“The toughest thing I went through was, when I was in college, I had a little run in with the law over a marijuana issue. When the whole thing started I was 18 years old. I was in college out in Western Pennsylvania. That particular town was under very, very right winged conservative area. They were down on drugs. I was accused of selling $15 worth of marijuana. And went to trial. It really should never even gone to trial. I mean they had no real evidence. There were four people in the room at the time it was supposed to have happened and three of them said it didn't happen, and one of them said it did. And they decided to believe that one person. I was the only one. I was pretty sure it was because I was Jewish and there a very strong anti-Semitic taint to the whole thing. So I was convicted. The judge said, as far as he’s concerned, selling drugs is as bad as murder. So he gave me the maximum sentence, even though it was my first offense. He gave me 3 years in prison. I didn’t take it seriously, I really didn’t think I was gonna go to prison. It just seemed so outrageous. My lawyer was taking an appeal then I got a call one day from my father and he said, the appeal fell through and you have to go to prison. So, I freaked out, I was 21 years old at the time. Really didn’t know what to expect. My first week there was very very scary. It was overcrowded, so they didn’t have room for me in the part of the prison where they first introduce people. So I was put in solitary confinement for a week, which was really not a lot of fun. I thought my life was over at that point. Prison is like hell. It’s like everybody’s there, it's full of anger and aggression, but I found some friends there, actually. There were several people there, that were there for drug related offenses, you know, marijuana. And we weren’t criminals, you know, we were just kids who got caught up in a system. Because I had friends, I was able to make it through. Could’ve gotten out in one year, but it didn't seem like that was gonna happen. They wanted me to repent and say that what I had done was wrong. I was adamant that I thought the drug laws were wrong. I didn't really repent and they took that as a mark against me. So I didn’t know how long I’d be in there. It was a hard thing.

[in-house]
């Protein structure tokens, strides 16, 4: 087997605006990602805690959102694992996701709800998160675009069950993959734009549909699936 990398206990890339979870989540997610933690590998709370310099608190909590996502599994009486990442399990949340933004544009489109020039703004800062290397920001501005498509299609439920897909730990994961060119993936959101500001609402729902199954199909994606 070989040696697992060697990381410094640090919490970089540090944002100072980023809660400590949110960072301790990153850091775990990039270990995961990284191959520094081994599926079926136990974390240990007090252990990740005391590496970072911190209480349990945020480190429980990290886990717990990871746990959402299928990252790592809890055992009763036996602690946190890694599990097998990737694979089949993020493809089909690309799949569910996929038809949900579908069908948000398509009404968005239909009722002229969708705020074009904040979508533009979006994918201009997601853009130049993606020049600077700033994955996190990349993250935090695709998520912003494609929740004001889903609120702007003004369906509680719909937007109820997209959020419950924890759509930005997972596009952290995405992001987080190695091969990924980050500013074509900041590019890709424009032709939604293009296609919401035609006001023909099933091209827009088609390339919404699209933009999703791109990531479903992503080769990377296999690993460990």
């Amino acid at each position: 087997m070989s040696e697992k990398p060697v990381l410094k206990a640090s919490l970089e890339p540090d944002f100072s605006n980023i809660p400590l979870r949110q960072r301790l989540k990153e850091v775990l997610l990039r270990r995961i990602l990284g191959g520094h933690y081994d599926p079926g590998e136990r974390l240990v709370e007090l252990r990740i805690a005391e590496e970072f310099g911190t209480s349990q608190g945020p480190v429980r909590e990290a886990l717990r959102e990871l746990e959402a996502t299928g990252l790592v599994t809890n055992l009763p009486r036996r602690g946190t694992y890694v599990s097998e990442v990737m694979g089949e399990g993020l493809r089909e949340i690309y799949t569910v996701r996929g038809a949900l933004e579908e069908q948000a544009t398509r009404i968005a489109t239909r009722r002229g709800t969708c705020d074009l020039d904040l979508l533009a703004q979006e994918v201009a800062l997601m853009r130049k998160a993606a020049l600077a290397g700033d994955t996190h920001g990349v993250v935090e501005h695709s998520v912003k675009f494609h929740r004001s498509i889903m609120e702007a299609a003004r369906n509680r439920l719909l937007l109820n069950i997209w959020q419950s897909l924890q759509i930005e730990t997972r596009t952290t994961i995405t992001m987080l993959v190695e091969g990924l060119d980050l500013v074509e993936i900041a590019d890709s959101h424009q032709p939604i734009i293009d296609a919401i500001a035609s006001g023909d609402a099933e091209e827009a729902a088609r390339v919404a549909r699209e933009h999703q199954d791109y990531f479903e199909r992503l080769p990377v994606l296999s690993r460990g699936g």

One of the things that got me through was, I had a girlfriend before I ended up there. She wrote me almost everyday. She would write me a letter like almost everyday, at least 5 or 6 times a week. And that really helped me make it through, getting those letters everyday, really lifted my spirits.
It turned out that my father was really not very good. I went to prison because of him. He told me he had taken the appeals, but didn’t. He told the lawyer not to take the appeals. And that’s why I ended up going to prison, my own father. And I didn't find that out until later. My mother hired a lawyer from the national organization for the reform of marijuan laws and he told me, he says, “they never took the appeals, you had grounds for appeals but they never took it.” He applied for what's called, commutation, which is reeducation of sentence. My mother went to court and testified for me.
One day I was about 8 months into my sentence and they called me up and said, “do you have a job for when you get out of prison?” I said, “what are you talking about? I’m not getting out for another 2 and half years.”And they said, “No, right here it says you’re getting out next month.” I said, “what?!” And sure enough the commutation had gone through and nobody had told me. I was released from prison after about 7 or 8 months. So I was really, really, happy about that. I was so excited. That day I got out I was so happy. I felt so good. It was like, okay, I made it through that. If I can make it through that, I can make it through anything. So I felt really confident, really good, and really proud of myself that I had made it through and I hadn’t turned bitter, and I hadn’t gotten worse. You know, like, I got out and went right back to school, got my degree and went on to graduate school.
In some ways, prison helped me, I mean I would not recommend it to anybody, it wasn’t worth it, but it did help me. It did help me focus my life. I guess the main lesson I learned was that no matter how bad it gets, there is a way forward and there's a way out. Nothing bad lasts forever. I still feel that freedom I felt on the day I got let out, the strength I felt. I can still tap into that today. As bad as things get, they eventually end. Bad things don’t last forever and there’s a way through. That’s what I learned.”